I’m talking about the prosperity gospel. Of course, I know a slick version of this message is preached in the United States—and I know we are the ones who exported it overseas. I am not minimizing the damage that prosperity preaching has done in my own country. But I have witnessed how some African Christians are taking this money-focused message to new and even more dangerous extremes.

Here are five reasons the prosperity message is damaging the continent of Africa today:

1. It is mixed with occultism. Before Christianity came to Nigeria, people visited witch doctors and sacrificed goats or cows to get prosperity. They poured libations on the ground so the gods would hear their prayers. Today similar practices continue, only the juju priest has been replaced by a pastor who drives a Mercedes-Benz. I am aware of a pastor who buried a live animal under the floor of his church to win God’s favor. Another pastor asked his congregants to bring bottles of sand to church so he could anoint them; he then told the people to sprinkle the sand in their houses to bring blessings. The people who follow these charlatans are reminded that their promised windfall won’t materialize unless they give large donations.

2. It fuels greed. Any person who knows Christ will learn the joy of giving to others. But the prosperity gospel teaches people to focus on getting, not giving. At its core it is a selfish and materialistic faith with a thin Christian veneer. Church members are continually urged to sow financial seeds to reap bigger and bigger rewards. In Africa, entire conferences are dedicated to collecting offerings in order to achieve wealth. Preachers boast about how much they paid for suits, shoes, necklaces and watches. They tell their followers that spirituality is measured by whether they have a big house or a first-class ticket. When greed is preached from the pulpit, it spreads like a cancer in God’s house.

3. It feeds pride. This greedy atmosphere in prosperity churches has produced a warped style of leadership. My Kenyan friend Gideon Thuranira, editor of Christian Professional magazine, calls these men “churchpreneurs.” They plant churches not because they have a burden to reach lost souls but because they see dollar signs when they fill an auditorium with chairs. A selfish message produces bigheadedopportunists who need position, applause and plenty of perks to keep them happy. The most successful prosperity preacher is the most dangerous because he can convince a crowd that Jesus died to give you and me a Lexus.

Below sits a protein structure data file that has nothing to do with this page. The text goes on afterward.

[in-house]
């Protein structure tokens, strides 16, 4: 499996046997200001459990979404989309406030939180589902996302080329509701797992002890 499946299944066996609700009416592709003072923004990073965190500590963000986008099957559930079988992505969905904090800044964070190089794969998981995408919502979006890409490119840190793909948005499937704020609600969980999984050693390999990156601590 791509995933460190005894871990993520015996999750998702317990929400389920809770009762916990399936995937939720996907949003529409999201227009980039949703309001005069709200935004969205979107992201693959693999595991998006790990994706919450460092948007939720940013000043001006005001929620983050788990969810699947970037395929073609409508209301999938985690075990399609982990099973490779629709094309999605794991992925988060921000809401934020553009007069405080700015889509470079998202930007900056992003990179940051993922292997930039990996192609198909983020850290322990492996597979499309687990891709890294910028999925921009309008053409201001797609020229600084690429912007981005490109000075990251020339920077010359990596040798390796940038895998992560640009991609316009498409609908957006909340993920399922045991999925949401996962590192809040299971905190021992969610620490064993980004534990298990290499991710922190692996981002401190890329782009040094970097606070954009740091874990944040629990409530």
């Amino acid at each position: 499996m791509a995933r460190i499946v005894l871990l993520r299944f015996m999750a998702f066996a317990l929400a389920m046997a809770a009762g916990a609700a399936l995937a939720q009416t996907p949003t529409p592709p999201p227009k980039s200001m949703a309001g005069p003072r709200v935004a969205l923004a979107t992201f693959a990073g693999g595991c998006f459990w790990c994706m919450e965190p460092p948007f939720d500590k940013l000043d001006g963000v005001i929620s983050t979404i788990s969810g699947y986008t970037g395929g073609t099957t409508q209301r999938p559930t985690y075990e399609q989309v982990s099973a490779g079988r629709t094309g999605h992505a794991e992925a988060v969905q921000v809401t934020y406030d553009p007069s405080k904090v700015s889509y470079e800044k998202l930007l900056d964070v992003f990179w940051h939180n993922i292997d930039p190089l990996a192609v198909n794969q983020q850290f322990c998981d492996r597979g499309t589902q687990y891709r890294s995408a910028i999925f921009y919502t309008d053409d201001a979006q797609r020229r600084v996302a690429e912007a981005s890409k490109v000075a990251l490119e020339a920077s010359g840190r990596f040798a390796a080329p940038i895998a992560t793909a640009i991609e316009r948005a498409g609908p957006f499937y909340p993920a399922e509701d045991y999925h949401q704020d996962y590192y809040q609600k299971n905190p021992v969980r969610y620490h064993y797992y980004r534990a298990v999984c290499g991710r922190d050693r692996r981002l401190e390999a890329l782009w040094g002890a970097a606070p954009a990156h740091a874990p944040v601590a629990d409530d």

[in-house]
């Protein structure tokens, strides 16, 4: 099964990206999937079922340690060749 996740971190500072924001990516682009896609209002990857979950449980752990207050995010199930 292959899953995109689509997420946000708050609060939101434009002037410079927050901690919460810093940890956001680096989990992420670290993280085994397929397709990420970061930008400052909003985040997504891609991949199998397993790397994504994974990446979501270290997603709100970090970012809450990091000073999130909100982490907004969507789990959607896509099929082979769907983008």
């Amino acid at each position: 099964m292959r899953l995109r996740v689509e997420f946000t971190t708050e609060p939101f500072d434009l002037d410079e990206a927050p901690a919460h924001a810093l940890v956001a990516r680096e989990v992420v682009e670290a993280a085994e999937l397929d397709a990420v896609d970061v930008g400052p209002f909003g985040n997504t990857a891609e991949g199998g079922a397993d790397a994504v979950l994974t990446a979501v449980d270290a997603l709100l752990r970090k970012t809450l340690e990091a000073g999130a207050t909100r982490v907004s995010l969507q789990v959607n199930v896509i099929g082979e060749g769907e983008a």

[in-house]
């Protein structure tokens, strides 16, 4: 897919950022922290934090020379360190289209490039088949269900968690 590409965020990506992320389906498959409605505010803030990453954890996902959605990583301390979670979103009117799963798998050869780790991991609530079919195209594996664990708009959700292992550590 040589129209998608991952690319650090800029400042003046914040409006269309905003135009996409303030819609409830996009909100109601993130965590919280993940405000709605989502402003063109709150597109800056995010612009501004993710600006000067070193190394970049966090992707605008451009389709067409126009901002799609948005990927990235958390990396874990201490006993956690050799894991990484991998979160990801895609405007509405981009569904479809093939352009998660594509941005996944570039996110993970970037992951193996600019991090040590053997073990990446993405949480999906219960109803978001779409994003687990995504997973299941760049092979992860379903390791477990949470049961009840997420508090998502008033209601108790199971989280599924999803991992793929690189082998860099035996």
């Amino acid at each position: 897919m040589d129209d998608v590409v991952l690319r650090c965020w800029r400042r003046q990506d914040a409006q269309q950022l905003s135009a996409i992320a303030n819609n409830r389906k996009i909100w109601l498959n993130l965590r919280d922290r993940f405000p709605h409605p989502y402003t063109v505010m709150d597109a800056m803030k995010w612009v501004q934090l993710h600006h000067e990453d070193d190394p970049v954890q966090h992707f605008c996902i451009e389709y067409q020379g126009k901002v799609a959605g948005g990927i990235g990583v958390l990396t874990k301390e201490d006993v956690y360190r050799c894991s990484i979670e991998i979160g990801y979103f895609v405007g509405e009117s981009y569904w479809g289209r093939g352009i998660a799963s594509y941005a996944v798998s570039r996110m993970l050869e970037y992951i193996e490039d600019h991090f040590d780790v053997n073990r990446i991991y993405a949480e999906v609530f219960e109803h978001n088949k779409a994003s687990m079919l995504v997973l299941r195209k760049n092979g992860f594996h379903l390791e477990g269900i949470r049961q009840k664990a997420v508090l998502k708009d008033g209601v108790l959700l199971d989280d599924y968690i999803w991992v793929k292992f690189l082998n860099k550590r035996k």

4. It works against the formation of Christian character. The prosperity message is a poor imitation of the gospel because it leaves no room for brokenness, suffering, humility or delay. It offers an illegal shortcut. Prosperity preachers promise instant results and overnight success; if you don’t get your breakthrough, it’s because you didn’t give enough money in the offering. Jesus calls us to deny ourselves and follow Him; prosperity preaching calls us to deny Jesus and follow our materialistic lusts. There is a leadership crisis in the African church because many pastors are so set on getting rich, they can’t go through the process of discipleship that requires self-denial.

5. It actually keeps people in poverty. The government of Malawi is currently under international scrutiny because of fraud carried out by top leaders. The saddest thing about the so-called “Cashgate” scandal is that professing Christians in the administration of President Joyce Banda have been implicated. One of these people stole millions of kwacha from the government and hid the cash in a teddy bear! Most people today in Malawi live on less than $1 a day, yet their leaders have been known to buy fleets of cars and huge plots of land with money that was not theirs. Sadly, the prosperity gospel preached in Malawi has encouraged pastors and leaders to follow the same corrupt pattern. As a result, God’s people have been financially exploited.

When Jesus described false prophets as wolves in sheep’s clothing, He warned us to examine their fruit. Matthew 7:17 says, “So every good tree bears good fruit, but the bad tree bears bad fruit” (NASB). What is the fruit of prosperity preaching?

Churches have been growing rapidly in many parts of Africa today, yet sub-Saharan Africa is the only region in the world where poverty has increased in the past 25 years. So according to the statistics, the prosperity gospel is not bringing prosperity! It is a flawed message, but I believe God will use selfless, broken African leaders to correct it.

SOURCE

North Korean Christians Pray for ‘Free’ Christians to ‘Realize God is All You Need’ – Angela Lu

One of the first things Eric Foley, the co-founder of Seoul USA, learned about the North Korean underground church is that it is not a group to be pitied. About 10 years ago Foley asked a member of the underground church how he could pray for them. He recalls the North Korean’s response, “You, pray for us? We pray for you … because South Korean and American churches believe challenges in the Christian faith are solved by money, freedom, and politics. It’s only when all you have is God do you realize God is all you need.”